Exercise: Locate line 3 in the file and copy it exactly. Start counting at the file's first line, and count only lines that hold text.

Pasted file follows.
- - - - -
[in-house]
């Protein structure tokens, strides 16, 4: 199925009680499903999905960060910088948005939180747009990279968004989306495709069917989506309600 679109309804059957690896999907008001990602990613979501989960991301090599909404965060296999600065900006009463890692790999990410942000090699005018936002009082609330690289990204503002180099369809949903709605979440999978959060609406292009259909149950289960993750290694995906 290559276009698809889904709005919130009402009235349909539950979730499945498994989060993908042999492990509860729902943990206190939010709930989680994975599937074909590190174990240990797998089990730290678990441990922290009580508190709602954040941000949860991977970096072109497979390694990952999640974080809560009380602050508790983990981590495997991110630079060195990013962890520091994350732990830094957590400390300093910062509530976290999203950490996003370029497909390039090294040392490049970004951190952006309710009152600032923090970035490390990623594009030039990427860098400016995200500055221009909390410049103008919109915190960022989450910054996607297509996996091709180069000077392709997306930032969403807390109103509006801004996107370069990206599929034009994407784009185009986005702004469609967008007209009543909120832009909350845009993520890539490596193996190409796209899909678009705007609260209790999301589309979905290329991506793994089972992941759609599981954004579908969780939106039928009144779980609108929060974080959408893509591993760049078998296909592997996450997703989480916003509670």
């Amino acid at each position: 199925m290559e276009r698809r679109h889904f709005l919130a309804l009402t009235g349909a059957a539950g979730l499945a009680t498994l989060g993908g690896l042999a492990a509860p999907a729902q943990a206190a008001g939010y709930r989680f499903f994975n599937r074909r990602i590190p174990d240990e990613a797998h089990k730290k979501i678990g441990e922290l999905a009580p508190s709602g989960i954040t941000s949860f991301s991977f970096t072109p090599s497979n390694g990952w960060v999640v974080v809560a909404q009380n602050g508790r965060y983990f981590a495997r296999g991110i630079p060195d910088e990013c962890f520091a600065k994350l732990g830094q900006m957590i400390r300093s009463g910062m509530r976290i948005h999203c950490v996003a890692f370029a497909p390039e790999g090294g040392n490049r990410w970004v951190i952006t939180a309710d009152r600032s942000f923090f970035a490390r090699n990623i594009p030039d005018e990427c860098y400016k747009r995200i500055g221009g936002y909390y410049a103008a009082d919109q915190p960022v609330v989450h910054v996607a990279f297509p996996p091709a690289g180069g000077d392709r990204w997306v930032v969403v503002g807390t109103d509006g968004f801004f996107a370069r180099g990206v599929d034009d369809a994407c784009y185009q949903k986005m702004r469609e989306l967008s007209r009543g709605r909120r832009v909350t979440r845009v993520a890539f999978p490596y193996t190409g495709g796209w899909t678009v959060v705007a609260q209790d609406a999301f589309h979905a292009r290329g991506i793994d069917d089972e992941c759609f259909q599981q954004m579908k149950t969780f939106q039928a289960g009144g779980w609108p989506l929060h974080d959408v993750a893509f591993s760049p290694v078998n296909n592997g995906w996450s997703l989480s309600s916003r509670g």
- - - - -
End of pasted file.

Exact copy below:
């Amino acid at each position: 199925m290559e276009r698809r679109h889904f709005l919130a309804l009402t009235g349909a059957a539950g979730l499945a009680t498994l989060g993908g690896l042999a492990a509860p999907a729902q943990a206190a008001g939010y709930r989680f499903f994975n599937r074909r990602i590190p174990d240990e990613a797998h089990k730290k979501i678990g441990e922290l999905a009580p508190s709602g989960i954040t941000s949860f991301s991977f970096t072109p090599s497979n390694g990952w960060v999640v974080v809560a909404q009380n602050g508790r965060y983990f981590a495997r296999g991110i630079p060195d910088e990013c962890f520091a600065k994350l732990g830094q900006m957590i400390r300093s009463g910062m509530r976290i948005h999203c950490v996003a890692f370029a497909p390039e790999g090294g040392n490049r990410w970004v951190i952006t939180a309710d009152r600032s942000f923090f970035a490390r090699n990623i594009p030039d005018e990427c860098y400016k747009r995200i500055g221009g936002y909390y410049a103008a009082d919109q915190p960022v609330v989450h910054v996607a990279f297509p996996p091709a690289g180069g000077d392709r990204w997306v930032v969403v503002g807390t109103d509006g968004f801004f996107a370069r180099g990206v599929d034009d369809a994407c784009y185009q949903k986005m702004r469609e989306l967008s007209r009543g709605r909120r832009v909350t979440r845009v993520a890539f999978p490596y193996t190409g495709g796209w899909t678009v959060v705007a609260q209790d609406a999301f589309h979905a292009r290329g991506i793994d069917d089972e992941c759609f259909q599981q954004m579908k149950t969780f939106q039928a289960g009144g779980w609108p989506l929060h974080d959408v993750a893509f591993s760049p290694v078998n296909n592997g995906w996450s997703l989480s309600s916003r509670g």